PASS Summit 2015 Day 2 Recap
Here follows stream-of-thought notes about day 2 of the PASS Summit 2015.
PASS Business Update and Annual General Meeting
Adam Jorgensen, Executive Vice President and in-coming President for the association.
As a not-for-profit, the organization is required to hold an annual business meeting and recap financials for the members. The organization has increased revenue by 10%, a series of steady increases since 2008 (coincidentally, my last year as president of the organization). 2008 had 5 SQL Saturdays. Last year, there were 99 of these awesome events, with almost 1/2 occurring outside of North America! There are now more than 150,000 members, 163 member countries, and more than 86% of the countries of the world.
The organization returns about 78% of its total revenues in community activities, services, and education. The organization has reserves of 12%, still below the recommended best practice for international professional associations, but light years ahead of where we were even as recently as 2010 when I last had a seat on the board. Lots more details at PASS Governance.
PASS will return to definitely Seattle thru 2019! I'm certain that Microsoft will make the most of having our community right here in their own back yard.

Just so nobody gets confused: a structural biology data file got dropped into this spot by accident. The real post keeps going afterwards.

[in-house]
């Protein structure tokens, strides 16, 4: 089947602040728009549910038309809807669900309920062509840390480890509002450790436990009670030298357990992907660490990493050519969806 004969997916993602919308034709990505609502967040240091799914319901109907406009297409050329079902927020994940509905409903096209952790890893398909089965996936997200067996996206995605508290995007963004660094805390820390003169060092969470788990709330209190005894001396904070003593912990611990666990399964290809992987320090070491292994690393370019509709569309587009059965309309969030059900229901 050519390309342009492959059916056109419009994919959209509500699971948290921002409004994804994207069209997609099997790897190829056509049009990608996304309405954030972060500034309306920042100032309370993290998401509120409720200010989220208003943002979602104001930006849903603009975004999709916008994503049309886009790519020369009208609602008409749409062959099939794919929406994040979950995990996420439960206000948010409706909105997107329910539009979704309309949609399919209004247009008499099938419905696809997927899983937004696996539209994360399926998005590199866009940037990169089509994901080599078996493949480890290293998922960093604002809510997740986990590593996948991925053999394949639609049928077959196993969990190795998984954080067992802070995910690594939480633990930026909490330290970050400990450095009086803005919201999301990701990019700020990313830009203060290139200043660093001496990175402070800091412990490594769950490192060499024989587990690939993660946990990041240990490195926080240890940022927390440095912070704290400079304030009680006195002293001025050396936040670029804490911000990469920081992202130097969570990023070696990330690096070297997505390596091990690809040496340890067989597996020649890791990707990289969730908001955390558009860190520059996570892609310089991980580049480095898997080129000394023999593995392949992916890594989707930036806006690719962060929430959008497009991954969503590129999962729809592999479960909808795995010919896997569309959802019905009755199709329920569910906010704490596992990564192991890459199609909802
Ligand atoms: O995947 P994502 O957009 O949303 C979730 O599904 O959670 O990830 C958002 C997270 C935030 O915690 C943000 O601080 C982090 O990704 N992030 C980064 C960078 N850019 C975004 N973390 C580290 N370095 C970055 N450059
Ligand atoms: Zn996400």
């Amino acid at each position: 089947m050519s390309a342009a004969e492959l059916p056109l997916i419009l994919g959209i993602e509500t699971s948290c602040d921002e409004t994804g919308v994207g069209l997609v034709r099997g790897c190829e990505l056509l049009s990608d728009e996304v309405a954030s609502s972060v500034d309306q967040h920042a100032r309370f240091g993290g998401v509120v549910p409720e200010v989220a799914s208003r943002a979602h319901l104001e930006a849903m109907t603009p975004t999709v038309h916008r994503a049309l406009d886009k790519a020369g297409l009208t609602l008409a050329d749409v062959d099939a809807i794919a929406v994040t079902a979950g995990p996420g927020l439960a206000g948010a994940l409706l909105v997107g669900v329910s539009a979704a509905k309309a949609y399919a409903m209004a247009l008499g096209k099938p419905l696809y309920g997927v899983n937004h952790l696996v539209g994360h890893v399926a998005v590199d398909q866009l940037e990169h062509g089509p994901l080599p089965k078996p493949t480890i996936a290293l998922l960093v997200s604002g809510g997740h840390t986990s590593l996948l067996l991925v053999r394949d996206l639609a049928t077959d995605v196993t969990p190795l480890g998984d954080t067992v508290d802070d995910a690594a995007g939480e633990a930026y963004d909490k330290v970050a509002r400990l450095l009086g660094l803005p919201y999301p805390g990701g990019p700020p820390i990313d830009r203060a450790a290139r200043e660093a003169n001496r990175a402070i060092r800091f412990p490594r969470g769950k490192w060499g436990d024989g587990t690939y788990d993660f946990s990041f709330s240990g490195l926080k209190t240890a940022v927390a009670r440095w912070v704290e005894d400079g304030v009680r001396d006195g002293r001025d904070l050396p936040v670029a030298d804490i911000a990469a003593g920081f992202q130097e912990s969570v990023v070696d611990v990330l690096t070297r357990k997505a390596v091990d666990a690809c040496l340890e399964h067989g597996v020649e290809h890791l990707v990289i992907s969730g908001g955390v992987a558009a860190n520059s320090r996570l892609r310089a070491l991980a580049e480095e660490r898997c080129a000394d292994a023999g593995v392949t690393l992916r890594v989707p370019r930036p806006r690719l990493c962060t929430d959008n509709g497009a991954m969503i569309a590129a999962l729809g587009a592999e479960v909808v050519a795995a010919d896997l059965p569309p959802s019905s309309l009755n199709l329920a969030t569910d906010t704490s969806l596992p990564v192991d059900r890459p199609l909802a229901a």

Changing of the Guard at PASS Summit 2015
Denise McInerney, Vice President of Marketing.
Bill Graziano, immediate PASS President, and Amy Lewis, director at large, are rolling off this year. I'd like to point out the significance of Bill rolling off the board. Bill is the last board member to serve under the original association management company, Smith Bucklin.
The PASSion Award winner this year is ... [drum roll] ... Lance Harra! I can tell you from personal experience that Lance richly deserved this award. He's a tireless worker for the community and passionate volunteer who really cares about the people of PASS.
Don't forget about the board Q&A today at 3:30 PM!
And once again, the PASS Summit will return to Seattle in 2016 on Oct 26-28. (Another birthday away from home!) You can register today!
Data Management for the Internet of Things (IoT)
IoT, Edge Computing, and Cloud vs Fog Concepts
Dr. David DeWitt, Technical Fellow, Microsoft Jim Gray Systems Lab
Dr. Rimma Nehme, Principal Software Engineer, Microsoft Jim Gray Systems Lab
Rimma leads us through the IoT, distilling a very complex and somewhat abstract topic, into an easily understandable presentation. This discussion is extremely important because IoT is literally the direction of technology across the board for the majority of companies that produce physical "things", from health care to appliances to automobiles to to industry to infrastructure like sewers, water, and electricity.
The main value proposition: unconventional revenues, incremental revenues, and operational efficiency.
Four types of IoT capabilities: monitoring, control, optimization, and autonomy. We're only in the 'terrible twos' or between stage 1 and 2 for this technology.
Value to the customers is huge. Even in industry, IoT shows the "power of 1%' is billions or even trillions of dollars.
David takes us through the "HOW" of IoT, starting with the differences between consumer and industrial IoT. For purposes of the keynote, David is focusing on the industrial side of things to highlight to "power of 1%'. Ironically, IoT is "one size fits none". Furthermore, it's entirely bespoke and must be custom-created.